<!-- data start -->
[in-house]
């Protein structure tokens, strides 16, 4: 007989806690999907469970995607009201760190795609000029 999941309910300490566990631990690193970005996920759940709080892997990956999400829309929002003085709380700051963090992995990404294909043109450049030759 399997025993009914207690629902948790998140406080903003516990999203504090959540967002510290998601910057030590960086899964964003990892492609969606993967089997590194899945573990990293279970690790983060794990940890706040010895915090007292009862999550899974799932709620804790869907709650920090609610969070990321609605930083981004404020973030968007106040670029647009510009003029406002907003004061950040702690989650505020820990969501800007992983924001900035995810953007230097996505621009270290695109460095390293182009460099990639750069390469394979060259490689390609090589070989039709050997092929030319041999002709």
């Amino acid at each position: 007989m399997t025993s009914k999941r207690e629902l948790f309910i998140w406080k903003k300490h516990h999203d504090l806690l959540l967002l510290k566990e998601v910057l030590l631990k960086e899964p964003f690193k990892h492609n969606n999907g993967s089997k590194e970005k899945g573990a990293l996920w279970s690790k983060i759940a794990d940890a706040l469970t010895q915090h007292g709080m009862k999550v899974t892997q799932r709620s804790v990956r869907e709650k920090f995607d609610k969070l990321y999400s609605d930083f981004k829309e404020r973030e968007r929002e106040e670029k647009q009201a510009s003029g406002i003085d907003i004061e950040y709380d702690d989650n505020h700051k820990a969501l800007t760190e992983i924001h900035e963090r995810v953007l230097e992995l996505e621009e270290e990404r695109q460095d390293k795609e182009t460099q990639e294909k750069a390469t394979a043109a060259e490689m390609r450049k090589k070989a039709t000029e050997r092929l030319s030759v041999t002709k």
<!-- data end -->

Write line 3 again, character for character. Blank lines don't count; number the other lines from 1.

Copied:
């Amino acid at each position: 007989m399997t025993s009914k999941r207690e629902l948790f309910i998140w406080k903003k300490h516990h999203d504090l806690l959540l967002l510290k566990e998601v910057l030590l631990k960086e899964p964003f690193k990892h492609n969606n999907g993967s089997k590194e970005k899945g573990a990293l996920w279970s690790k983060i759940a794990d940890a706040l469970t010895q915090h007292g709080m009862k999550v899974t892997q799932r709620s804790v990956r869907e709650k920090f995607d609610k969070l990321y999400s609605d930083f981004k829309e404020r973030e968007r929002e106040e670029k647009q009201a510009s003029g406002i003085d907003i004061e950040y709380d702690d989650n505020h700051k820990a969501l800007t760190e992983i924001h900035e963090r995810v953007l230097e992995l996505e621009e270290e990404r695109q460095d390293k795609e182009t460099q990639e294909k750069a390469t394979a043109a060259e490689m390609r450049k090589k070989a039709t000029e050997r092929l030319s030759v041999t002709k």